By Jake Rossen
By Jesse Marx
By Michelle LeBow
By Alleen Brown
By Maggie LaMaack
By CP Staff
By Jesse Marx
IT'S QUIET UNDER the trees. Barely 100 yards from the road, you hear little but the wind and an odd chirping that could be a frog. Maple branches are red with buds; sunlight filters through, feeding spring's ephemeral wildflowers. They'll disappear when the canopy closes into the deep shade of summer.
At one point much of south-central Minnesota, including most of Hennepin County, looked like this. It was called the Big Woods, an expanse of oak-maple-basswood forest stretching north to St. Cloud, south to Faribault, and west to the edge of the prairie. Now it's one of the state's most endangered ecosystems. The Department of Natural Resources estimates that less than 1 percent of the woods is left. And that, too, is now on the chopping block.
This particular spot, in the rolling hills off Lake Minnetonka, is called Medina 26. It's a comparatively large and healthy piece of Big Woods, with trees taller than 100 feet and too big for a person to get her arms around. And if a few wealthy local denizens have their way, it will soon be the area's most scenic golf course. Under a proposal now being considered by the Orono City Council, a partnership called the Spring Hill Golf Course Association would cut more than half of the trees in Medina 26 and use the area and an adjacent 112-acre parcel to make fairways the word "exclusive" barely begins to describe. Some 180 people would pay almost $100,000 each to join.
In documents submitted to the city of Orono, the club describes its project as an environmentally responsible endeavor. Spring Hill plans to leave "significant" forest in place and replace the wetlands it fills as required by law. Spring Hill attorney Tom Crosby says a lot of effort has been put into "mitigating" the effect on the forest.
That may be, say the DNR's experts, but the outcome is still the destruction of Medina 26. "They're implying that they're leaving half of the forest," says Fred Harris, a biologist who has inventoried Big Woods remnants statewide. "But when you look at the plan, you see that they're leaving narrow strips along the fairways. And when you do that, you can't really say that you have a piece of forest left. What you have is strips of trees. That eliminates the conditions a lot of the plants and animals typically living in a forest require."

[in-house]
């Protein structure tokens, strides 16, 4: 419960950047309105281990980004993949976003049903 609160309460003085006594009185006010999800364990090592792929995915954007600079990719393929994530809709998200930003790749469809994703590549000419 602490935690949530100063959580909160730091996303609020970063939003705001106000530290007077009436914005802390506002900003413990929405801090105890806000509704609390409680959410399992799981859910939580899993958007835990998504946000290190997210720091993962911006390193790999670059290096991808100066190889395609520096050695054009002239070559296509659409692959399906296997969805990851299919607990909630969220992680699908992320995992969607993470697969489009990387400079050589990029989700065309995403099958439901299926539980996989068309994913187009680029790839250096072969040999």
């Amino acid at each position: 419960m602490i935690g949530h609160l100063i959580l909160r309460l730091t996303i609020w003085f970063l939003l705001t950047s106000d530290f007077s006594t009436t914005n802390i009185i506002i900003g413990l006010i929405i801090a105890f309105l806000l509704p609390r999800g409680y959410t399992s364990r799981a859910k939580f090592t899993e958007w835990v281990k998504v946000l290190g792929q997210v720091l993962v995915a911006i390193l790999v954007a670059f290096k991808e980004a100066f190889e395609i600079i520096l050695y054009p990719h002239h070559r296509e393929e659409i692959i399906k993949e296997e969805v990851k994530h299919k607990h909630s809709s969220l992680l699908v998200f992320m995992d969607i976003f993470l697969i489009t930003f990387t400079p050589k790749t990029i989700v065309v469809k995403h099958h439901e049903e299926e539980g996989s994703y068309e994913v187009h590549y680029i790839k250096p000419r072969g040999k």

Golf-course proponents counter that fragmentation is in Medina 26's future anyway: Under current zoning, the area is eligible for subdivision into two-acre lots, the kind of wooded executive homesites that fetch a premium these days. At least, Crosby points out, the golf course would preserve open space in an area that prizes its country cache.
In theory, of course, housing or fairways aren't the only choices: The parcel could be protected by, say, a wealthy owner's decision to donate it to the public. One of Medina 26's current owners is Conley Brooks, who some years ago gave the state a nearby Big Woods parcel that became the Wolsfeld Woods Scientific and Natural Area. The other, Duncan Dayton, is the nephew of Bruce Dayton, who last winter donated the chunk of Big Woods that's now the Wood Rill SNA. One DNR official says the department has made overtures to buy Medina 26, which sits between Wolsfeld and Wood Rill, but was told it wasn't for sale. "It's kind of ironic," the official mutters. "It's like the Daytons giveth and the Daytons taketh away."
So far neither Dayton nor Brooks has given any indication of wanting to hand the forest over. Buying out the entire project would cost an estimated $5.5 million--the kind of money that only comes from a wealthy "angel" or a public bond issue. Orono officials say they aren't contemplating such a measure, in part because there hasn't been much of a clamor from citizens. Only half a dozen residents have attended public meetings on the golf course, a showing City Council member Diane Goetten attributes to the scant press the issue has received.
Other than a buyout, not much could stop the golf course. The DNR, though it's been uncommonly outspoken in its criticism, has little authority: Though endangered as ecosystems, Big Woods contain no protected plants and animals. The DNR has suggested that Orono compile an Environmental Impact Statement, which could take up to a year; the City Council last week voted to take a month to consider that suggestion. But the golf-course association has made it clear it wants to break ground by June, to be ready for play two summers from now.